The reality, however, is that during the fast day pretty much all I can think about is how hungry I am. I’m not very good at being self-reflective when all I can focus on is how many hours it is until Matt’s and my traditional spaghetti and meatball break-fast. I can do a little musing on how lousy it would be to feel this feeling every day, but for the most part I just get cranky and selfish. It’s not altogether admirable.
One might say that this renders the fast day a bit of a waste, at least for me. That if I can’t get something out of it, when push comes to shove, then what’s the point? True, the fast day itself does not live up to my before-the-fact vision of raised awareness and renewed gratitude for what I have. And each year, as the hunger makes me bitchier and bitchier, I have written off the whole exercise as pointless and ineffective.
So why do I keep doing it (aside from petty reasons of not wanting Matt to seem stronger willed and spiritually richer than I am)? Because it turns out it’s the two or three days that follow the fast that make it worthwhile. Like the feeling of euphoria that one experiences when pain is finally relieved, it is the return to eating that makes a meaningful impact on me. Not so much the break-fast feast itself, which is of course a festive occasion that I thoroughly enjoy, but the more mundane eating in the days that follow.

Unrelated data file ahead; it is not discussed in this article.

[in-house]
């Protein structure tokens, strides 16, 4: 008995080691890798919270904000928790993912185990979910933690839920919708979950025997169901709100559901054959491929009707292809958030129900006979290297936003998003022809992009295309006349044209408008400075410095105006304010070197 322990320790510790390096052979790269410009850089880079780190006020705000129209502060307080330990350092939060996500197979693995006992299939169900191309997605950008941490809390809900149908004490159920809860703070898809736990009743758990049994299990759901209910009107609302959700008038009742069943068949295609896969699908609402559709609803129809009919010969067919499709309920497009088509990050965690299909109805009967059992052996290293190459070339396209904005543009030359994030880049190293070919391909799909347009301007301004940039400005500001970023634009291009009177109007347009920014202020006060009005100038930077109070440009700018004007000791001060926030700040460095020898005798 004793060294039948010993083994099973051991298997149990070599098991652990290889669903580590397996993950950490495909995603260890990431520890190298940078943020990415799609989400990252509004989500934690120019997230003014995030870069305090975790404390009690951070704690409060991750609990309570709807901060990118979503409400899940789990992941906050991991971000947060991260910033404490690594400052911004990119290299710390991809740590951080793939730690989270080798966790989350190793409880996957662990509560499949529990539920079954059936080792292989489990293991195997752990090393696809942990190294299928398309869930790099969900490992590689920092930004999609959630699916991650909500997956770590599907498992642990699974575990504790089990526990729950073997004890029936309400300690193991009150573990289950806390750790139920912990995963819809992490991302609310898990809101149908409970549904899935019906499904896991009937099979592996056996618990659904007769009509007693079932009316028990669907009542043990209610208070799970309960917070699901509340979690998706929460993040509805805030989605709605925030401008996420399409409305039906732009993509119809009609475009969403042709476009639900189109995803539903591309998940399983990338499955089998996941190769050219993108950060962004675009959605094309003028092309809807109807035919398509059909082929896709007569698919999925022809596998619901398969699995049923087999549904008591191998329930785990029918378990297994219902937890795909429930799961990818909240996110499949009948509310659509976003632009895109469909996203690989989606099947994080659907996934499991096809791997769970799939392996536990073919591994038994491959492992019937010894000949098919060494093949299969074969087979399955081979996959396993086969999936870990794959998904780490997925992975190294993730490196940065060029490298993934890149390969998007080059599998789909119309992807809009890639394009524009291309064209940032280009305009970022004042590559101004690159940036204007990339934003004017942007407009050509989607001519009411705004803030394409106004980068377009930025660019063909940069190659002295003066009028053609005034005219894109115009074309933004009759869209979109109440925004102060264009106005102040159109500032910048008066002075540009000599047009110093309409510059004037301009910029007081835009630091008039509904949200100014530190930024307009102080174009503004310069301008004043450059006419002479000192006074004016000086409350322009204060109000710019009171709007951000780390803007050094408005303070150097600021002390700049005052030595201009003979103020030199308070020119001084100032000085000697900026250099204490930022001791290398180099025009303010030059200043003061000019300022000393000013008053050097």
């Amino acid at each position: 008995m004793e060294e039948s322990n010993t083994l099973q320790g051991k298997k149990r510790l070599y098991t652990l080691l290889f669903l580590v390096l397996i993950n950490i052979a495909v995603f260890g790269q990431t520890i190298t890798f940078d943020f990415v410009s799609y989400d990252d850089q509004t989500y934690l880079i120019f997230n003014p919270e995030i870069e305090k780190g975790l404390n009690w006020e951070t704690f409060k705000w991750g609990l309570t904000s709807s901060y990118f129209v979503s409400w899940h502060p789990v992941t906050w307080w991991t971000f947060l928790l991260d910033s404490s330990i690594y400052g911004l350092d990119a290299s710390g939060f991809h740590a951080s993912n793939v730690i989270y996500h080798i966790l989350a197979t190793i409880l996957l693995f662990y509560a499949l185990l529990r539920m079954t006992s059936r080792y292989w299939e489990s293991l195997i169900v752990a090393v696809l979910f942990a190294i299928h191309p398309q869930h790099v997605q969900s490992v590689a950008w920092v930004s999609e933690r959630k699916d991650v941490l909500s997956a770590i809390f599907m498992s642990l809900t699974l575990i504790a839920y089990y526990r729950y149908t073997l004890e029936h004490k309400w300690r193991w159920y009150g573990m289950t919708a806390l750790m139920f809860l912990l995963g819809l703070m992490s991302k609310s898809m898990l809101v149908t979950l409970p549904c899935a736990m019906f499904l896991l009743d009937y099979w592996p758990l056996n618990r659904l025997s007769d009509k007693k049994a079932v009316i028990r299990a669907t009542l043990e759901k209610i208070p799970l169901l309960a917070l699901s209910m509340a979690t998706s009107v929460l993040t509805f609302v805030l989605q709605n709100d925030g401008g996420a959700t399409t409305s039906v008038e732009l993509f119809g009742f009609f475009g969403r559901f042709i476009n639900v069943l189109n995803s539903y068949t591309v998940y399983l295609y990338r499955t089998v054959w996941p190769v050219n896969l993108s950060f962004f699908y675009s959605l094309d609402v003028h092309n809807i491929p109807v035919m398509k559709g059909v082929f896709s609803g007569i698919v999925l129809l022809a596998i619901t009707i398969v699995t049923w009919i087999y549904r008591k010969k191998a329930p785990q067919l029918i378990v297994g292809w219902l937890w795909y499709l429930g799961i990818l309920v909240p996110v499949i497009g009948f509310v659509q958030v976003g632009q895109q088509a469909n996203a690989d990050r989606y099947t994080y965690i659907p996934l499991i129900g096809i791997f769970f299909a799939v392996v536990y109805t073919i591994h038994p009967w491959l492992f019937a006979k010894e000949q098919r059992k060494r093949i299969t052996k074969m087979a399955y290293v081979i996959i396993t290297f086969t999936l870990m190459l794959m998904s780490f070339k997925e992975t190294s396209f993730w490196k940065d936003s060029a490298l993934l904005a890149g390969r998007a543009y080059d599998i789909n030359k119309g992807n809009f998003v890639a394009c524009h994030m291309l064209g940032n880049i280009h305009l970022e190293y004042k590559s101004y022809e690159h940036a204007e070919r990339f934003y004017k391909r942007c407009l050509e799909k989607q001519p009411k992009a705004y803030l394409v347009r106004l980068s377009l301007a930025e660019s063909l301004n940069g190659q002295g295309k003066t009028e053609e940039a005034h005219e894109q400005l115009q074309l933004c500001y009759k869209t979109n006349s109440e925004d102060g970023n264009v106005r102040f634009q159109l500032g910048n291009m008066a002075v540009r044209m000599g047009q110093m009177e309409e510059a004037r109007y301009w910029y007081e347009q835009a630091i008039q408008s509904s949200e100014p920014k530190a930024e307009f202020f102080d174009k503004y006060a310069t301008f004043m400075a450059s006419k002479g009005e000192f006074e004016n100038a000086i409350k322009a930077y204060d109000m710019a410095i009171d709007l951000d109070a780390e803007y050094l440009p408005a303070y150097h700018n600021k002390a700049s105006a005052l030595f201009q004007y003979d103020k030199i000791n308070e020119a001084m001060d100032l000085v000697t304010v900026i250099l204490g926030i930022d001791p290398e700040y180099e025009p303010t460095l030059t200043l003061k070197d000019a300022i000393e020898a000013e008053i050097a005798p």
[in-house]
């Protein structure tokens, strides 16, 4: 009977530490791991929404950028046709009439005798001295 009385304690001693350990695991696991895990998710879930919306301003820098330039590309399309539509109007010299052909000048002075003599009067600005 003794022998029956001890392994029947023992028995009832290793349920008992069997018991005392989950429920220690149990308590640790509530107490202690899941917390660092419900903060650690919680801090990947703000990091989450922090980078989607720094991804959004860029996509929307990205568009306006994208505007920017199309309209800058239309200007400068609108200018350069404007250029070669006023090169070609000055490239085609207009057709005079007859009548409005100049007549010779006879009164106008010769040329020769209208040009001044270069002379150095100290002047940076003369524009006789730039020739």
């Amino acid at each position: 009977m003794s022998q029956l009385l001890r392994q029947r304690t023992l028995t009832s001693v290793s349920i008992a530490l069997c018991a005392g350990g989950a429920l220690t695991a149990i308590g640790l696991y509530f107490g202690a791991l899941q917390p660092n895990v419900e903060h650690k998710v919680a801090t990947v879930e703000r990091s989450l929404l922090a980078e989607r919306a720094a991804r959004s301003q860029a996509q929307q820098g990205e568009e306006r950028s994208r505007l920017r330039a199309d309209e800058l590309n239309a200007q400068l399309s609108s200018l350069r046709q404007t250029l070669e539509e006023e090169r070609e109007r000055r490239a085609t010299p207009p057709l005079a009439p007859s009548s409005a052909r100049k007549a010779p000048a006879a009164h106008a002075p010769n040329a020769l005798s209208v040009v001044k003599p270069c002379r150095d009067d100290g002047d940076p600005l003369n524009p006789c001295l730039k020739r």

Tomorrow I will get up and choose from several different flavors of cereal. And when I do, I will feel genuinely grateful not only for being able to eat without thinking twice about it, but about having so much food, in such great variety, so near. At my desk at work I will resist, as I always do, the temptation to go purchase a warm, buttery muffin from the nearby coffee shop, but I will take great pleasure in the mere fact that I could do that if I wanted to. I will even find some satisfaction in the weekly chore of creating the weekend shopping list and filling my cart at the grocery store. For a few short days, the abundance and availability of food will actually feel very much like the enormous luxury that it is. For a few short days, I will not take it for granted.